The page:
Fridge / Eragon

Fridge Brilliance
  • Holy shit... "Eragon" is "DRAGON!" I just realized that... Sadly, no, I am not kidding. - Ubercream
    • That's not why CP named him that anyway. It's supposed to be similar to the phrase "era gone", a reference to the end of the era of fallen dragon riders.
      • It was originally the first, retconned to the second.
      • I always figured it was based on The Lord of the Rings. You know, Aragorn.
      • I think that was just coincidence. Arwen/Arya, on the other hand...
      • Strange. I thought the name Arya came from somewhere else.
  • I thought it was weird how even after being given a Deadly Upgrade and knowledge of instant kill spells, Eragon still had trouble with regular magicians, like the dwarf assassins or the guys at Feinster. Then I realized: Eragon might have more Manna at his disposal, and he might have secret Elven techniques, but those magicians have one thing he doesn't: years of practice.
  • Why Sapphira's egg appeared to Eragon. Bad/good luck. No, he was really the son of the one it was supposed to be sent to, and Arya was in a hurry. No, a hundred-ish Eldunari bent the magic to drop the egg off near Eragon!
  • I'm looking back at the series, and I deeply suspect that Christopher Paolini planned for the huge amount of WMG that Inheritance Cycle has generated. And he definitely left clues. He left so many for the Vault of Souls that people started assuming that the obvious answer was a feint. But Galbatorix's search for the True Name, on the other hand...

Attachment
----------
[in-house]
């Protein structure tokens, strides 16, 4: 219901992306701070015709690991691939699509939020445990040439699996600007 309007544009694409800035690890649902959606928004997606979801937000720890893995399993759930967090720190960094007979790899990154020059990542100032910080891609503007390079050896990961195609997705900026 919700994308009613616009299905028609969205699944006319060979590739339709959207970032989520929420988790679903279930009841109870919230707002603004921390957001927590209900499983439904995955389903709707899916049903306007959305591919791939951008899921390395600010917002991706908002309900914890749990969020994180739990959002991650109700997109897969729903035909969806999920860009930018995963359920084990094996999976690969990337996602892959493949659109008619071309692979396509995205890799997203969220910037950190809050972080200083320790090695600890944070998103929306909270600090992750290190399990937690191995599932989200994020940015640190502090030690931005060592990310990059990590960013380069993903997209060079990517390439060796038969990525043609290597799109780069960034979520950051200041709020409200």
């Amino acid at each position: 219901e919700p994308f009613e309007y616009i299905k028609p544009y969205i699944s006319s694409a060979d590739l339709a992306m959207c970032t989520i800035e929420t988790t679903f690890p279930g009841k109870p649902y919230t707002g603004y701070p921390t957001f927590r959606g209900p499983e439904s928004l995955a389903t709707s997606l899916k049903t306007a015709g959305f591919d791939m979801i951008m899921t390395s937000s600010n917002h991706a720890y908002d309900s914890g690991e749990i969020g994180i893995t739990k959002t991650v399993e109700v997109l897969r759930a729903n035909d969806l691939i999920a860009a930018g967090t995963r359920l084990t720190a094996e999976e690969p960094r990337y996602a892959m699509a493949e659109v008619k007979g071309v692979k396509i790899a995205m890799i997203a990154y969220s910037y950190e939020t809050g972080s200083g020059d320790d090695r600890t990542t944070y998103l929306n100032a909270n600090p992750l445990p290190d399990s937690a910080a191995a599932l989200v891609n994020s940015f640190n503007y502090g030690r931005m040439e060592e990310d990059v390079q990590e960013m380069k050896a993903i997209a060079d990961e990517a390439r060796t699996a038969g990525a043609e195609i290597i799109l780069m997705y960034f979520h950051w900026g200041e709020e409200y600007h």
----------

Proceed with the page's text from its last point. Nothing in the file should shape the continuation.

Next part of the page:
Fridge Logic
  • When a dragon dies, their rider lives on, but when a rider dies, so does their dragon. That is... honestly, extremely stupid. Dragon Riders were created to cement an alliance/treaty between elves and dragons, right? So including that in the spell that creates them is insanely incompetent, at best. But, remember, the spell was meant to end a war that - if I remember correctly( which I might not) - when on for generations. Obviously, the magician who put together the spell might not have been entirely down with the idea. Especially since they probably regarded dragons as mere animals.
    • A dragon doesn't necessarily die when their Rider dies, as demonstrated by Glaedr in the third/fourth book....
      • OP is referring specifically to the film adaptation, as it is very clearly established even in the first book that either rider OR dragon can survive the other being killed, but will likely go mad in the process, due to half of their mind being forcefully ripped out of existence.